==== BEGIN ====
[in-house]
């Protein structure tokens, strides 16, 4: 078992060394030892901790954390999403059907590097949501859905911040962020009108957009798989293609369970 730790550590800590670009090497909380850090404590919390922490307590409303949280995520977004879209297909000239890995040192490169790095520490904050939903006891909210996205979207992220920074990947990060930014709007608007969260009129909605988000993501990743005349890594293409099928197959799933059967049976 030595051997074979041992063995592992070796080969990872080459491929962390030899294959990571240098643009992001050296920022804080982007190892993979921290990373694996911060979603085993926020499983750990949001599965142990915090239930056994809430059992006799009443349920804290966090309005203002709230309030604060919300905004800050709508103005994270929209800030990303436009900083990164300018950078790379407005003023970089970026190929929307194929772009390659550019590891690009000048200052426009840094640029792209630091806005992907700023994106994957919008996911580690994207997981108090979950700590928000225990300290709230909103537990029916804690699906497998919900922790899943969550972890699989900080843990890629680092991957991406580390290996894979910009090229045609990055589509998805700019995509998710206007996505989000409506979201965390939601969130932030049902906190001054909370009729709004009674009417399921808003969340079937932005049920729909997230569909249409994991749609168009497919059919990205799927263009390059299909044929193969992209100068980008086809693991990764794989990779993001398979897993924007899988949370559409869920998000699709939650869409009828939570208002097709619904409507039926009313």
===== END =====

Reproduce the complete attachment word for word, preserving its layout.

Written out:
[in-house]
């Protein structure tokens, strides 16, 4: 078992060394030892901790954390999403059907590097949501859905911040962020009108957009798989293609369970 730790550590800590670009090497909380850090404590919390922490307590409303949280995520977004879209297909000239890995040192490169790095520490904050939903006891909210996205979207992220920074990947990060930014709007608007969260009129909605988000993501990743005349890594293409099928197959799933059967049976 030595051997074979041992063995592992070796080969990872080459491929962390030899294959990571240098643009992001050296920022804080982007190892993979921290990373694996911060979603085993926020499983750990949001599965142990915090239930056994809430059992006799009443349920804290966090309005203002709230309030604060919300905004800050709508103005994270929209800030990303436009900083990164300018950078790379407005003023970089970026190929929307194929772009390659550019590891690009000048200052426009840094640029792209630091806005992907700023994106994957919008996911580690994207997981108090979950700590928000225990300290709230909103537990029916804690699906497998919900922790899943969550972890699989900080843990890629680092991957991406580390290996894979910009090229045609990055589509998805700019995509998710206007996505989000409506979201965390939601969130932030049902906190001054909370009729709004009674009417399921808003969340079937932005049920729909997230569909249409994991749609168009497919059919990205799927263009390059299909044929193969992209100068980008086809693991990764794989990779993001398979897993924007899988949370559409869920998000699709939650869409009828939570208002097709619904409507039926009313």